Christine Goerke might be playing a goddess from the halls of Valhalla in Wagner’s epic Ring Cycle at The Metropolitan Opera starting March 25 in New York City but she is completely grounded in her Long Island roots.
Before she takes the stage, GreaterPatchogue took the time to catch up with one of our own.
A South Shore girl
Before she scored her debut role at The Metropolitan Opera in New York City as Brünnhilde — the Valkyrie goddess in Wagner’s Ring cycle.
Before she appeared on stage at some of the world’s major opera houses.
Or won the Distinguished Alumni Award from Stony Brook University.
Or appeared on Grammy-award winning recordings, Goerke was a band geek at Patchogue-Medford High School.
“Total band geek,” Goerke said. “I was the 6-foot teenager who played the bass clarinet and baritone sax and who was one of the captains of the color guard in the marching band.”
We’re talking big-time band geek.
“And proud of it, may I say,” she added.
In an email interview, Goerke told GreaterPatchogue she grew up in the 70s riding a bike with a banana seat on the streets of Medford. She climbed trees, played kickball with her friends in the court at the end of her street, played in her spacious backyard and had dirt bomb wars with her neighbors.
“We looked forward to spending warm days near the water in Patchogue near the bandshell, and going shopping at Sweezey’s on Main Street.” she said.
Forget about everything you might think you know about world-renowned opera singers.
Goerke will shatter that image.
“You’ll laugh, but when I am traveling and am feeling very homesick I find episodes of the Long Island Medium to watch — just to hear Theresa talk for a while!”
A profile in Opera News described her as “clearly a Long Island girl, with a big voice and a booming personality — a diva with little pretense and lots of volume.”
Goerke went to SUNY Fredonia, where she eventually gave up playing clarinet and made her way back to Long Island to study voice at Stony Brook University. She was accepted at The Metropolitan Opera’s Young Artist Development Program in 1994.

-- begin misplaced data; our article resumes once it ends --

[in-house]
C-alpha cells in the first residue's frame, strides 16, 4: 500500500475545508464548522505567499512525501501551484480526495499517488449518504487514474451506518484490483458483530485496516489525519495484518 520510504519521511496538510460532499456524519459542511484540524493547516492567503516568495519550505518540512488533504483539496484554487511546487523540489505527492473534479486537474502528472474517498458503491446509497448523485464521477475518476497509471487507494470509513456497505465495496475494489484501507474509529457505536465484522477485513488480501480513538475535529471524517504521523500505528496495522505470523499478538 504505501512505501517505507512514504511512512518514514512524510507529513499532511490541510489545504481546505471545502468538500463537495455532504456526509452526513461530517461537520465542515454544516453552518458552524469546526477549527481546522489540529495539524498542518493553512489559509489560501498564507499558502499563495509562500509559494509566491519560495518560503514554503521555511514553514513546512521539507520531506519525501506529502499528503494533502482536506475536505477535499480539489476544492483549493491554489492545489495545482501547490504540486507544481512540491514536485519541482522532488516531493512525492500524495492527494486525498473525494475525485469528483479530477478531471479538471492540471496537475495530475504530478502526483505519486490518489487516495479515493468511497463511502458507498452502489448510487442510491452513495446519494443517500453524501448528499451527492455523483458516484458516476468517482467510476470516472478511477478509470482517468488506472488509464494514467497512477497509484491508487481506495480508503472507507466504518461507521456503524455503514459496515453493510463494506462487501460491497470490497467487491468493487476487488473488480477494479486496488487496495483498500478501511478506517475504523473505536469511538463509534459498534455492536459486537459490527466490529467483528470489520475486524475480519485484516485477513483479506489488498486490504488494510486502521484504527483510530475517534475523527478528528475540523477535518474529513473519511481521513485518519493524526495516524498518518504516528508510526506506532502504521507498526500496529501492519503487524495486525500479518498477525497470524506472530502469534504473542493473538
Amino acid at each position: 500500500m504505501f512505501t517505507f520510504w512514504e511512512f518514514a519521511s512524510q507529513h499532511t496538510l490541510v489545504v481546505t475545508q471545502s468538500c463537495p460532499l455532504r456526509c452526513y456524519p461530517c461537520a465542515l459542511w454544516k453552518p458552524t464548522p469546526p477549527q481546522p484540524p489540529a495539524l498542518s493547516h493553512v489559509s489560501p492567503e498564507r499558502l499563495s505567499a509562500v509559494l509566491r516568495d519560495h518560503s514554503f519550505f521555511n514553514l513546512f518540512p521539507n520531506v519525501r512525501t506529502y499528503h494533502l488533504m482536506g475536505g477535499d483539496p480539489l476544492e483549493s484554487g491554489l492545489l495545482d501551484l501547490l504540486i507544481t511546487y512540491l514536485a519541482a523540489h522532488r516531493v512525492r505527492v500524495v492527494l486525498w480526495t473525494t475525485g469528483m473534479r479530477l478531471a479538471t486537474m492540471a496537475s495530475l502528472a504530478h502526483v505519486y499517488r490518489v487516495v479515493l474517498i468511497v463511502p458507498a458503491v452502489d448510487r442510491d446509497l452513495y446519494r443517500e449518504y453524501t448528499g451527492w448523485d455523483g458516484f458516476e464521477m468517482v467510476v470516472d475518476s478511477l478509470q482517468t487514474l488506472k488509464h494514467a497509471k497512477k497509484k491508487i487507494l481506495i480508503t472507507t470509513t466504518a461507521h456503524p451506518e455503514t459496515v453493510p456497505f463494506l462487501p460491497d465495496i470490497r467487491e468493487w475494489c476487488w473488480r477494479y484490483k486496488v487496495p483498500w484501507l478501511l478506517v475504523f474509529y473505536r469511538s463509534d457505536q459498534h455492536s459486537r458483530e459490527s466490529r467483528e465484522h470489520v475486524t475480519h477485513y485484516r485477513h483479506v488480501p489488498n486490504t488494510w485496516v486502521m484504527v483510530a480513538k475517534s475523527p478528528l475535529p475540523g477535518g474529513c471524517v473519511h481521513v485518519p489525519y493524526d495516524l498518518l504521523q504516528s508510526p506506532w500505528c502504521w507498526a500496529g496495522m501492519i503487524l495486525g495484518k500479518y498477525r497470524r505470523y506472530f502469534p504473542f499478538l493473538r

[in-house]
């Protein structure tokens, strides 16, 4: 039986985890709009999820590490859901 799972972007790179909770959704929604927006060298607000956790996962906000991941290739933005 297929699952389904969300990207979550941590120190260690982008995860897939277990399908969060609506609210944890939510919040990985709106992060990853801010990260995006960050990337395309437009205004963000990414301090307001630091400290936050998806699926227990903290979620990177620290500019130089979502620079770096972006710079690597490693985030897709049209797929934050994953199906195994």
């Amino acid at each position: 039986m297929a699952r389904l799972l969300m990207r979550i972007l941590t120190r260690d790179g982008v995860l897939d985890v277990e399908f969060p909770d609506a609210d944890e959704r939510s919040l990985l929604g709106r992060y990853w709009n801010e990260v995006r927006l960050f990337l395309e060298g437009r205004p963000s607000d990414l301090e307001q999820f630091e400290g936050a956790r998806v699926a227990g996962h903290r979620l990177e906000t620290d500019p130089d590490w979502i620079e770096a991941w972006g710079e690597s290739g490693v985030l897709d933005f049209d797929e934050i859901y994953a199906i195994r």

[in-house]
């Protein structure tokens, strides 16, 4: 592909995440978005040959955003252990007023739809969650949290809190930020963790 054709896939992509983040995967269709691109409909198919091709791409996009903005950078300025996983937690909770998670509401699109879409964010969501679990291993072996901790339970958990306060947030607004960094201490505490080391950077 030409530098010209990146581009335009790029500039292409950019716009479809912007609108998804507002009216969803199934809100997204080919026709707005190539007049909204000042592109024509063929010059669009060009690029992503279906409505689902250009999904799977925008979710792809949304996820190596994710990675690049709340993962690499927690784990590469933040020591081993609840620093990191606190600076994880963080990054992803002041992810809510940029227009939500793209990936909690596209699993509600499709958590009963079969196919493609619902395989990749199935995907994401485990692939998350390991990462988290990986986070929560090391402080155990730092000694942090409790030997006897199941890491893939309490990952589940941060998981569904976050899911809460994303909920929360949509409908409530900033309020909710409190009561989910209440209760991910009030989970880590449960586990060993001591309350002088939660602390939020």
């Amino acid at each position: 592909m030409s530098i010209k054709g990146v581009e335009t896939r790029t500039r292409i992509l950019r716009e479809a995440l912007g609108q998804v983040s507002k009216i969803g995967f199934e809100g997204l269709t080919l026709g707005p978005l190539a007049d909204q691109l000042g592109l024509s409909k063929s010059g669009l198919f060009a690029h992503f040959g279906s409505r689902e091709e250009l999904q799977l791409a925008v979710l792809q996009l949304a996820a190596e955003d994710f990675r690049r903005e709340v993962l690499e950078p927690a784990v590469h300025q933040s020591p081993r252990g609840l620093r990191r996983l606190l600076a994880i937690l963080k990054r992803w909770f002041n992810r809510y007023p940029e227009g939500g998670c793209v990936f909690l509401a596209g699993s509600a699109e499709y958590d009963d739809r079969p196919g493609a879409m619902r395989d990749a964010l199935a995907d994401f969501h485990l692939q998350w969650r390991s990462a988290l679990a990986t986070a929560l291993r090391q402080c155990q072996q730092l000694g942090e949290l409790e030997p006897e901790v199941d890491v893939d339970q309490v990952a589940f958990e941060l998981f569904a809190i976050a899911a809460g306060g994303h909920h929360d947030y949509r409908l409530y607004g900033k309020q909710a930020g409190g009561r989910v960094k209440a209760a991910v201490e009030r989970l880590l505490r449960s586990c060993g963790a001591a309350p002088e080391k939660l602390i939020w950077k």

Out of all the training Goerke has received over her career she still fondly recalls her old music teacher.
“Without a doubt the person that greatly inspired me to pursue a career in music was our then-band director at Patchogue-Medford High School, Mr. Peter Randazzo,” she said.
She remembers him most for his infectious style of teaching.
“He was full of life and exuded such joy when it came to teaching and music making,” she said. “It was utterly impossible not to be affected by his huge personality, knowledge, and heart.”
typical working mom
Like many other women, Goerke has to juggle her career with her role as a mom. She insists that, like every other household with two working parents, she and her husband have to maintain a work/life balance.
“My job is just slightly different than a standard Monday through Friday, 9-5 job,” she said.
Her advice on parenting is probably not much different than anyone else’s, either.
“Be there for your family as often as you can. Communicate. Try to be truly present for each other in the time that you have together — and never neglect yourself.”
She is adamant that parents take time for themselves.
“I try to remember to place the oxygen mask over my own head before trying to help others,” she said, though lamented: “I usually fail spectacularly at that particular goal.”
Goerke is also known for her sense of humor. A New York Times article refers to her as a cross between “the great Swedish soprano Birgit Nilsson and Tina Fey.”
She doesn’t get recognized all that much for her operatic accomplishments when she’s out in public, which is something she is very much okay with.
“It’s not who I am,” she said. “I love my job so much but I prefer to leave it at the theater.”